The random number generator has chosen a very good game for me to write about, but it’s a very long game that some people may intend to play eventually, so I’ll try not to spoil too much about the story.
The game I’m going to be writing about this time is Xenoblade Chronicles 3D for the New Nintendo 3DS. It was originally released for the Nintendo Wii. If you’re scrolling through Zelgerath.com, everything after this paragraph is concealed behind a “Continue reading” tag, but if you’ve clicked straight into this article, there is no such protection from minor spoilers.
The random number generator has chosen for me to write about the first game I finished after starting this website. The game I finished right after I purchased Zelgerath.com was Ice Climber!
Right after “beating Duck Hunt” (See my article about the endeavor) I was in an NES Virtual Console mood. Most NES games weren’t designed to be beaten, but to go on indefinitely like an arcade game, yet I am still able to find ways of defining for myself when I have beaten a game like that. I’m also pretty lax about it; Barring the occasional exception, I’m not really into beating games to 100% completion anymore, and I also use restore points when they are available if they make a difficult task much more possible for me to overcome.
I say this to note that I am not actually good at Ice Climber, but I was patient enough to struggle through the 32 mountains in the game using the Wii U Virtual Console’s restore point feature.
As daunting a task as beating all of the Nintendo games might be, it’s best to think about it one character/series at a time. Part of why I beat Duck Hunt in such an enthusiastic rush was that Duck Hunt is the only game in its series, so when I finished the game I also finished all of the games associated with an entire fighter in Super Smash Brothers. Following my Duck Hunt achievement, I remembered that the Ice Climbers were cut from the most recent version of Super Smash Brothers, so I decided that it was time to take on the entire Ice Climber series (which is only one game long) to avenge them.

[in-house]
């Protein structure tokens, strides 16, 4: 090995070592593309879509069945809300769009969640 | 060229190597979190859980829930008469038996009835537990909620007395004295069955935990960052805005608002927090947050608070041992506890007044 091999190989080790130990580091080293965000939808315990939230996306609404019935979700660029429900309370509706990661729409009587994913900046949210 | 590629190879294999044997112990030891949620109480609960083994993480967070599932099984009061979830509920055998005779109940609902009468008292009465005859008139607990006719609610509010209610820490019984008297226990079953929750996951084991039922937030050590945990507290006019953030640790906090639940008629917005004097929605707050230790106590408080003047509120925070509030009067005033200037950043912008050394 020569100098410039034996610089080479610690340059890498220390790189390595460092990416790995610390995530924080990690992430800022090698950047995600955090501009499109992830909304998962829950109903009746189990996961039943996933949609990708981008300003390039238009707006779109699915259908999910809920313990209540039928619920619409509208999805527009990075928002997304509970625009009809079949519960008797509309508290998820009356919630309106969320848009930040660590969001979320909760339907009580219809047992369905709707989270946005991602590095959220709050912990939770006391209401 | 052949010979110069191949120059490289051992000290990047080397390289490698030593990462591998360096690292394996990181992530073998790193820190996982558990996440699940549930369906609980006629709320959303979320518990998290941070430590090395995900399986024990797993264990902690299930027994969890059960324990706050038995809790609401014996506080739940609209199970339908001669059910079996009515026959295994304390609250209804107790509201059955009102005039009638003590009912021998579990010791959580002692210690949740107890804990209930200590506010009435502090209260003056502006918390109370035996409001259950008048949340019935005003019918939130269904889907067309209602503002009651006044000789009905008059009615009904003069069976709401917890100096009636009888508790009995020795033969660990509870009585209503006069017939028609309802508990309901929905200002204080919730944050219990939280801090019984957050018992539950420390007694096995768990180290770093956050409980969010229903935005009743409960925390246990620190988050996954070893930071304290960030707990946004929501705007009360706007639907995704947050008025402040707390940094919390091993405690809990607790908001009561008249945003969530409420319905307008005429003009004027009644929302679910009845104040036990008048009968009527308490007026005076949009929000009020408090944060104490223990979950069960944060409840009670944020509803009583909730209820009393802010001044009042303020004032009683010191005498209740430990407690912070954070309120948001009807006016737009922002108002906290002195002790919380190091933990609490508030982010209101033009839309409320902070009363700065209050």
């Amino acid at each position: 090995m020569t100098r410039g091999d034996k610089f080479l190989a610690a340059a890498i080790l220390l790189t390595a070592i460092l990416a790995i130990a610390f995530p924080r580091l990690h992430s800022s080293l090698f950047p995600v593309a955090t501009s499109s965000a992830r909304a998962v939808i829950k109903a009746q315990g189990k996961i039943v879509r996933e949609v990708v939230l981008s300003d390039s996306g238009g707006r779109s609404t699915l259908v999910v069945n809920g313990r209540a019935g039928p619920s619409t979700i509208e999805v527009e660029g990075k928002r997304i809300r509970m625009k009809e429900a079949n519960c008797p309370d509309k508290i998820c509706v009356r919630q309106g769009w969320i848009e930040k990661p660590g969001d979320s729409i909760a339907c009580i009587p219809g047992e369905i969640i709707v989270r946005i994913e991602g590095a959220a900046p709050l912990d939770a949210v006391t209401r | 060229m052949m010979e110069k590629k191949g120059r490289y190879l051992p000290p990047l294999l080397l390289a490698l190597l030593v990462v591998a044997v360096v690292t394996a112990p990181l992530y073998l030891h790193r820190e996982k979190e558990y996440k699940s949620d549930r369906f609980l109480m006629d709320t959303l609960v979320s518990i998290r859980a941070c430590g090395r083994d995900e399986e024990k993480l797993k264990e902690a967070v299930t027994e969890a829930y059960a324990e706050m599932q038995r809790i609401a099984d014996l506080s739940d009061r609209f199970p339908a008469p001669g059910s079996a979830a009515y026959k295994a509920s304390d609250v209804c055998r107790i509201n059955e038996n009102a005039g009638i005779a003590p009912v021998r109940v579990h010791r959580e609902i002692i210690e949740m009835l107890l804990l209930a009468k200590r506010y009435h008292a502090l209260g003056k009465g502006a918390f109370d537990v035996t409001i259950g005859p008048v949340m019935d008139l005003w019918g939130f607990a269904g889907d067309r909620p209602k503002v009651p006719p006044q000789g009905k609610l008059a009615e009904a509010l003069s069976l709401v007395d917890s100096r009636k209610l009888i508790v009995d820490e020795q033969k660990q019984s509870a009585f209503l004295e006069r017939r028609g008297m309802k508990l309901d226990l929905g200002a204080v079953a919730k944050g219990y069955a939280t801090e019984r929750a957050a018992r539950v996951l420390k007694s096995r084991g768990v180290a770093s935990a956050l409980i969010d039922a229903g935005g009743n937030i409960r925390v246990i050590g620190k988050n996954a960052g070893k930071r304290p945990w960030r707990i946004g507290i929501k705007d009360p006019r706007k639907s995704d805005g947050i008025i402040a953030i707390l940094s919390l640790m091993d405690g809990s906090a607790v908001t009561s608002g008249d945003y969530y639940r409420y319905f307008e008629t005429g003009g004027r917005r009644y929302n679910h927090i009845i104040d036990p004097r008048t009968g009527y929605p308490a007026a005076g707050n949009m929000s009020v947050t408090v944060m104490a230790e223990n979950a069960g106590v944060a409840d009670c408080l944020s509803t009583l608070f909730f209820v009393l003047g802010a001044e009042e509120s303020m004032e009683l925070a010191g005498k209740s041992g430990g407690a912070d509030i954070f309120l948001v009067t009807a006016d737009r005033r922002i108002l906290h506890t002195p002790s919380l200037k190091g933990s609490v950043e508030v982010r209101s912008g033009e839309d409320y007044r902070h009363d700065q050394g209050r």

And avenge them I did… Ice Climber is essentially a vertical Mario game. Instead of going from left to right, the Ice Climber goes from bottom to top. His weapon is a hammer, which helps a little bit, but most of the challenge is very precise platforming. I found the platforming to be archaic and difficult; The jumping in the first Super Mario Bros. was much better. There were many times in Ice Climber when I had to jump a gap and it looked like I made it, but didn’t because the visual area of the ice climber didn’t correspond with what the game considered his location to be. Luckily, I knew this was a problem with the game and so I used lots of restore points at moments like that and at other dangerous parts.
In the course of a few days, I slowly made my way to the summit of every mountain in the game, always successfully reaching the bonus Pterodactyl at the top because my use of restore points made me the master of time and space.
The mountains got more and more treacherous the further I went, but after I climbed the 32nd mountain, I was brought back to the first one. Like an arcade game, Ice Climber never ends until you get a Game Over, but I knew I was done and so added Ice Climber to my list of beaten games.
Also, concerning the Ice Climbers’ absence in the newest Super Smash Bros. game, I think that they will come back, if not as DLC then in the next installment. The only reason they were cut from Smash Bros. 4 is that presumably the original 3DS couldn’t handle 4 players playing as 4 different sets of Ice Climbers fighting at the same time without significant lag, which could potentially happen if players were allowed to fight as them in the game. I’m sure the Wii U could handle even 8 sets of Ice Climbers fighting, but Nintendo probably wanted the same fighters in the Wii U version to be available in the 3DS version, so they canceled their appearance this time.
But once they bring the Ice Climbers back to Smash Bros (and they will), I’m sure they’ll also make an Ice Climbers Amiibo.
I’m having all the luck lately! The random number generator has determined that my next gaming post will be about Super Mario Bros. for the Nintendo Entertainment System (NES)!
This is a classic video game. It’s the first installment of the Super Mario series. The objective is to run and jump through levels from left to right, defeat Bowser the Koopa King, and save Princess Toadstool.
Here’s the world record speed run of the game.